Another interesting phenomenon is that while alcoholism was unacceptable to the Jewish community, no such prohibition existed with regard to the use of other drugs. As drug experimentation became the thing to do in the 1960s and 1970s, young Jews, who would never think of public intoxication, had no taboo against drug use. The normal progression of the disease that we see in treatment, when taking a drug history, is to find that the individual first began to drink alcohol, progressed to marijuana, and then on to other chemicals. In Jewish addicts, very often, the history begins with other drugs, and then, in later stages, may turn to alcohol.
In the early 1960s, I had the opportunity to work with recent immigrants to the State of Israel. In the immigrant communities, alcoholism was a major issue.
Coming from my sociological training, I understood that the primary factors contributing to this were the feelings that developed among the mature population. The male immigrant was faced with feelings of displacement in a new country. This applied mainly to the male head of household, struggling to speak a new language, dealing with a foreign culture and, frequently, the inability to find employment. The feelings became unbearable, and solace was sought in alcohol. The proud man now had to rely on his children for assistance. In those years, it never occurred to us to consider that the problem was one of alcoholism rather than a societal issue.
The fact is that there is no reason to believe that Jews differ from the general population in the occurrence of alcoholism and addiction. The percentage of Jews participating in recovery programs or seeking treatment will generally parallel the percentage of Jews living among the general population. What may be unique within the Jewish community is that, due to denial and shame, more Jewish individuals may seek treatment in distant cities rather than closer to home. This may be a factor to consider in discharge planning and continuing treatment when the patient returns to home, family and his environment.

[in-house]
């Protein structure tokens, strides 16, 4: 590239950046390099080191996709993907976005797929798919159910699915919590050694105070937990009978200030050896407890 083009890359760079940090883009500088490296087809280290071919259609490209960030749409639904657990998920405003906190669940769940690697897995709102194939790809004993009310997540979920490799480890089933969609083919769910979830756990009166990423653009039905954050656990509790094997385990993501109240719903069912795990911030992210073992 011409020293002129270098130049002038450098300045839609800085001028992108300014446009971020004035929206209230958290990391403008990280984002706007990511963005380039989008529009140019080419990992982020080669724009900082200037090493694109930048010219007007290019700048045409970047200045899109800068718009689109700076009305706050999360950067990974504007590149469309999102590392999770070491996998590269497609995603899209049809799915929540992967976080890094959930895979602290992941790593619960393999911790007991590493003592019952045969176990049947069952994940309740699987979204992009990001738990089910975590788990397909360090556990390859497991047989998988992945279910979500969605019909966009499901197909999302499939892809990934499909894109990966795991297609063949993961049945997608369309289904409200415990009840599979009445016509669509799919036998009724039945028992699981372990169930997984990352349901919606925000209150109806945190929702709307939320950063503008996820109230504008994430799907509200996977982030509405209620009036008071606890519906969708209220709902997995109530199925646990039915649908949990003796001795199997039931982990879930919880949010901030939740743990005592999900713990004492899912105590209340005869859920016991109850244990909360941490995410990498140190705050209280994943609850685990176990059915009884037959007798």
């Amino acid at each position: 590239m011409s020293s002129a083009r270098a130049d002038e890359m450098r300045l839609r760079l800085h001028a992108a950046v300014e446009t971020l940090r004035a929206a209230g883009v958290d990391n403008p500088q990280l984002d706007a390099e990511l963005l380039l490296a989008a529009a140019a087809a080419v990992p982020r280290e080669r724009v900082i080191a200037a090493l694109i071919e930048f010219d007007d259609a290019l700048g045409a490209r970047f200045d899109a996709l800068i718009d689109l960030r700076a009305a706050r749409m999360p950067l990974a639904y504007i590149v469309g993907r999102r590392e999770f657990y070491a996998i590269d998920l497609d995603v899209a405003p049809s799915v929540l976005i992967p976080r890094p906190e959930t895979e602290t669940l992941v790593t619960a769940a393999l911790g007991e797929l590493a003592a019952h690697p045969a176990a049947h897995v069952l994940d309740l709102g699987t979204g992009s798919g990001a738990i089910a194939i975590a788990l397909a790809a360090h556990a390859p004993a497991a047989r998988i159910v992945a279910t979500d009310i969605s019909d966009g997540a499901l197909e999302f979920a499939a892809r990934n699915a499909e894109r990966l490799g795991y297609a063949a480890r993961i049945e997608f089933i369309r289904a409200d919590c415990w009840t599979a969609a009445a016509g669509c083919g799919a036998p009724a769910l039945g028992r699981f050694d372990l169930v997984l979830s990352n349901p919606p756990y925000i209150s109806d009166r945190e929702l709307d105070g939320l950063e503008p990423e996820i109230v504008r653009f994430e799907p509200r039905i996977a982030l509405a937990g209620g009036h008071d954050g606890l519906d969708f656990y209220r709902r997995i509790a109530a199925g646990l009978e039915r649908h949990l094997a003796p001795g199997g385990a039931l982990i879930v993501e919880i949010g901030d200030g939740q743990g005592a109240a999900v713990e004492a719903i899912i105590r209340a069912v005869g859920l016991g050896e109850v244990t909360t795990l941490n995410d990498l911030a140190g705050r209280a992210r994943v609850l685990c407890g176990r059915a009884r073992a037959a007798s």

When dealing with Jewish clients in treatment, some very basic problems may be presented. Most, if not all, of these are extensions of the denial phenomenon. Many recovery meetings are held in churches, and many Jews find this uncomfortable. The 12-Step program grew out of a fundamentalist Christian philosophy, the Oxford Group and the phraseology of the steps “sounds” un-Jewish. Holding hands at the end of the meeting and reciting the Lord’s Prayer is foreign to Jewish practice. In fact, many of us were raised with the notion that the Lord’s Prayer is not to be said by Jews.
The concept of spirituality is strange to many addicts, who confuse spirituality with religion, and is totally alien to the average Jew whose religious training, at best, was limited to two to four hours a week between the ages of eight and thirteen. And, as with many others at the onset of the spiritual journey of recovery, the loss of community contact, self-identification and definition is a major stumbling block. Although we are told to find a “God of our understanding”, what does one do if there is no true point of reference to a Higher Power?
Many of these issues are common to all newcomers to the recovery process; some may be unique to Jews and others coming from some culture or community outside the mainstream. The challenge for us, as professionals in the addiction field, is to assist the individual to find and define a spiritual path that is meaningful and productive.